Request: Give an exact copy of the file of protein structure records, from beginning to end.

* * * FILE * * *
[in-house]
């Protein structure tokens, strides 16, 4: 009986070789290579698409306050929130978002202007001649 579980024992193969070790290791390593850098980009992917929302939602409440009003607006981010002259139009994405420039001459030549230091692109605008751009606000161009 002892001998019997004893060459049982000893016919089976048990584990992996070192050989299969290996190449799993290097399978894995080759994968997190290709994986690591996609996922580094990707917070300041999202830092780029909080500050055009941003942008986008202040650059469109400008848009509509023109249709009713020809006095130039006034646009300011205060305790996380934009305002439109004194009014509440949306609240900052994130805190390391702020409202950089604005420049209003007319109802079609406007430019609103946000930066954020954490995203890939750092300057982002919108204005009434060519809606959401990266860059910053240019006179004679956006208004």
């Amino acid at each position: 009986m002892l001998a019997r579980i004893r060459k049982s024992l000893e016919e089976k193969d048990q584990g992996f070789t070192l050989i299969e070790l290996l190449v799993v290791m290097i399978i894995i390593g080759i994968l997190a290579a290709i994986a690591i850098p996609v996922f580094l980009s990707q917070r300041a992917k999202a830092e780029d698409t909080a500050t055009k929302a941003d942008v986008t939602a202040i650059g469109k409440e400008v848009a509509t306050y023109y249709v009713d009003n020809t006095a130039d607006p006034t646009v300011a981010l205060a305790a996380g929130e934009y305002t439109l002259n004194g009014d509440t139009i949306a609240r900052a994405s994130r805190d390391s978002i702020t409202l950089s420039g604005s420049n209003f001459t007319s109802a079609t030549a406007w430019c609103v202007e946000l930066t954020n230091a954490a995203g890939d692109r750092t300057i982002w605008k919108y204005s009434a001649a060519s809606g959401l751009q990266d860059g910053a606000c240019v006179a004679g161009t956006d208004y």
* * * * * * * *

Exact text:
[in-house]
């Protein structure tokens, strides 16, 4: 009986070789290579698409306050929130978002202007001649 579980024992193969070790290791390593850098980009992917929302939602409440009003607006981010002259139009994405420039001459030549230091692109605008751009606000161009 002892001998019997004893060459049982000893016919089976048990584990992996070192050989299969290996190449799993290097399978894995080759994968997190290709994986690591996609996922580094990707917070300041999202830092780029909080500050055009941003942008986008202040650059469109400008848009509509023109249709009713020809006095130039006034646009300011205060305790996380934009305002439109004194009014509440949306609240900052994130805190390391702020409202950089604005420049209003007319109802079609406007430019609103946000930066954020954490995203890939750092300057982002919108204005009434060519809606959401990266860059910053240019006179004679956006208004």
């Amino acid at each position: 009986m002892l001998a019997r579980i004893r060459k049982s024992l000893e016919e089976k193969d048990q584990g992996f070789t070192l050989i299969e070790l290996l190449v799993v290791m290097i399978i894995i390593g080759i994968l997190a290579a290709i994986a690591i850098p996609v996922f580094l980009s990707q917070r300041a992917k999202a830092e780029d698409t909080a500050t055009k929302a941003d942008v986008t939602a202040i650059g469109k409440e400008v848009a509509t306050y023109y249709v009713d009003n020809t006095a130039d607006p006034t646009v300011a981010l205060a305790a996380g929130e934009y305002t439109l002259n004194g009014d509440t139009i949306a609240r900052a994405s994130r805190d390391s978002i702020t409202l950089s420039g604005s420049n209003f001459t007319s109802a079609t030549a406007w430019c609103v202007e946000l930066t954020n230091a954490a995203g890939d692109r750092t300057i982002w605008k919108y204005s009434a001649a060519s809606g959401l751009q990266d860059g910053a606000c240019v006179a004679g161009t956006d208004y």